Opposites attract: Stephen Stills and Judy Collins reunite for album and concert tour

STEPHEN STILLS AND JUDY COLLINS

Stephen Stills and Judy Collins became lovers in 1968. “It was a terrible year for everyone else,” Stills remembered, Aug. 16 at the Count Basie Theatre in Red Bank, at the first of the three New Jersey shows they will be presenting this year. (The others will be at the Mayo Performing Arts Center in Morristown, Aug. 23, and BergenPAC in Englewood, Oct. 13.)

Their relationship didn’t last long. But their breakup inspired Stills’ most famous song, “Suite: Judy Blue Eyes.” Now, improbably, Stills, 72, and Collins, 78, are getting ready to release their first album together (Everybody Knows, due out Sept. 22 on her Wildflower label).

They performed with three backing musicians in Red Bank, and stayed onstage together throughout the show, except for four numbers where one or the other left the stage. (See the setlist below). They sang many songs in unison, including The Traveling Wilburys’ “Handle With Care” and Leonard Cohen’s “Everybody Knows”; at other times, Collins might sing backing vocals for Stills, or Stills might add lead guitar to a Collins song.

They’re not the most natural vocal partners. Stills is a rocker; Collins, a folkie. Stills is known for singing with gruff, commanding authority, Collins, with pristine clarity. Neither voice is what it used to be — Stills, in particular, has lost a lot of his power. But he still had some good moments, particularly on his solo numbers “Seen Enough” and “Treetop Flyer.” And Collins was positively dazzling on songs such as “Suzanne,” “Both Sides Now” and “Who Knows Where the Time Goes.” They’re among the best known songs in her repertoire, but she made them sound fresh by playing around with the phrasing, speeding up and slowing down eccentrically, like a jazz singer might.

Musically, they made the biggest change to “Chelsea Morning,” performing Joni Mitchell’s sweet, innocent song with a clanking, heavily percussive arrangement — almost like something that Tom Waits would come up with.

They both told a lot of stories, and performed a number of songs that touched on their relationship, including Stills’ “Judy” and Collins’ “Houses.” One of the encores was Ian Tyson’s “Someday Soon,” which Stills suggested Collins record for her 1968 album, Who Knows Where the Time Goes.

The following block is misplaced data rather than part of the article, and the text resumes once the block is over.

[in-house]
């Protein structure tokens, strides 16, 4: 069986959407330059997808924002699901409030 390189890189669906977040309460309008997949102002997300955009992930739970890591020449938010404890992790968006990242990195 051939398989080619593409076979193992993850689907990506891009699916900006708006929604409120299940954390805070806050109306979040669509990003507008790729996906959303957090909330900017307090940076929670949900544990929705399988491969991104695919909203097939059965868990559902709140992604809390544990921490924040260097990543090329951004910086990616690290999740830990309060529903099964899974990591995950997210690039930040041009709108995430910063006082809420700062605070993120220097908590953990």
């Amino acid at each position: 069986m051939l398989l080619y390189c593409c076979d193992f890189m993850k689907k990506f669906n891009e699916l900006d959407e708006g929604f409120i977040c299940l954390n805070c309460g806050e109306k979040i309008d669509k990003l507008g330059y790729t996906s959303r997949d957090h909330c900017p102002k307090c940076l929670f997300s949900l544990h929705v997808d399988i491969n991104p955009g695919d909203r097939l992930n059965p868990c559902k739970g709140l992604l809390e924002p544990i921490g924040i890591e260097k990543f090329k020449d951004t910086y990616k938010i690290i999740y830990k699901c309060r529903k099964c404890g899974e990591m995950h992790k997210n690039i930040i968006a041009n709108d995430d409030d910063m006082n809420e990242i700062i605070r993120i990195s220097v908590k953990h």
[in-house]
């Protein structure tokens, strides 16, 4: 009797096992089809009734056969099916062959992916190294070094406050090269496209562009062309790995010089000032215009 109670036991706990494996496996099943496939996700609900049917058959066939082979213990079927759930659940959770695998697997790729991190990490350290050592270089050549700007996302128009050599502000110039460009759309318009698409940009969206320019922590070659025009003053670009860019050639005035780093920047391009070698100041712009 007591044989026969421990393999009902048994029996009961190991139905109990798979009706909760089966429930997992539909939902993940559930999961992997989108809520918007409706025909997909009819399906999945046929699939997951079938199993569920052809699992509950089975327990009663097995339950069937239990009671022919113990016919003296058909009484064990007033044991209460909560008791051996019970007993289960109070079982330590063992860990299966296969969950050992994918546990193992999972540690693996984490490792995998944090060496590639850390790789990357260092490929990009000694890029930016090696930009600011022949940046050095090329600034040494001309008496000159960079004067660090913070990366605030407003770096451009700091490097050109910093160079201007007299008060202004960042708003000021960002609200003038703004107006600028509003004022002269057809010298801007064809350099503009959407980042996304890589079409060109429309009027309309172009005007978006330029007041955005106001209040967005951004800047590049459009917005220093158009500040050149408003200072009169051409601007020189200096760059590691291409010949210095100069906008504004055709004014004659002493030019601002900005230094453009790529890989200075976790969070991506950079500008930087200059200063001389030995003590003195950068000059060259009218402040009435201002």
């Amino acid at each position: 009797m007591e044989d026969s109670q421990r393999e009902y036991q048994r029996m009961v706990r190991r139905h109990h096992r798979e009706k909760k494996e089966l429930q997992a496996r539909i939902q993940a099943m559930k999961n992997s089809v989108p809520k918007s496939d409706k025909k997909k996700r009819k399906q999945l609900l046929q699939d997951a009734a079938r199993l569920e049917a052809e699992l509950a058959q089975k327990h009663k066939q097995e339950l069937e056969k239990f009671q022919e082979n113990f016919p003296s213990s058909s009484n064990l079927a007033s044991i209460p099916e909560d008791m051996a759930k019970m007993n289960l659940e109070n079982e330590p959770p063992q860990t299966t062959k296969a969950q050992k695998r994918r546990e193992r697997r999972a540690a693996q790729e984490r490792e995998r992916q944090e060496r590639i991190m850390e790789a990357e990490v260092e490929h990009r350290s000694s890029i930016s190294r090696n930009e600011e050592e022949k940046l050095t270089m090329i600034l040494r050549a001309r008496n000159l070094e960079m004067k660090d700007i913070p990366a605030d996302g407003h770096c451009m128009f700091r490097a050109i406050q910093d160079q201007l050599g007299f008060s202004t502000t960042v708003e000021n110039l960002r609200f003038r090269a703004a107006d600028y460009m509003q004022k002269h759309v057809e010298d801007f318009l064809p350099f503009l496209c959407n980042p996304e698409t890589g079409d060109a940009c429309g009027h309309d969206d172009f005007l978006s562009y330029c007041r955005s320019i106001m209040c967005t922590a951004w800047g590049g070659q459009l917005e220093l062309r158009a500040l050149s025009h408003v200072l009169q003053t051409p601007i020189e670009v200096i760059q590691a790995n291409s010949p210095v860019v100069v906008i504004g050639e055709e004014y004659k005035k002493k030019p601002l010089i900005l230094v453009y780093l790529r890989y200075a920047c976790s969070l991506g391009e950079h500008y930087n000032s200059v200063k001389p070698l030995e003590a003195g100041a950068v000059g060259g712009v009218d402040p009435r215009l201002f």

One of the great things about the show was the opportunity to bask in the love and affection that Stills and Collins still, clearly, have for each other. Another was to hear topical material such as “For What It’s Worth” (Stills’ 1967 Buffalo Springfield classic) and “Seen Enough” (from the 1999 Crosby, Stills, Nash & Young album, Looking Forward) in an era when their dire political warnings seem relevant.

Also, it’s hard to imagine any Stills or Collins fan not being thrilled by the opportunity to hear them sing “Suite: Judy Blue Eyes” together. They did it as the show’s final last encore, though, disappointingly, they performed only the final two parts — the section that begins with the “chestnut brown canary” line, and then the upbeat final section — and not the entire “suite.”

The show by Stills and Collins at the Mayo Performing Arts Center in Morristown, Aug. 23, is sold out; visit mayoarts.org. They will also be at BergenPAC in Englewood, Oct. 13; visit bergenpac.org.

Here is the Red Bank show’s setlist: 

“Handle With Care”
“So Begins the Task”
“River of Gold”
“Questions”
“Girl From the North Country”
“Everybody Knows”
“Seen Enough” (Collins offstage)
“Treetop Flyer” (Collins offstage)
“Both Sides Now” (Stills offstage)
“Suzanne” (Stills offstage)
“Judy”
“Who Knows Where the Time Goes”
“Chelsea Morning”
“For What It’s Worth”
“Bluebird”

Encores
“Houses”
“Someday Soon”
“Suite: Judy Blue Eyes” (excerpt)

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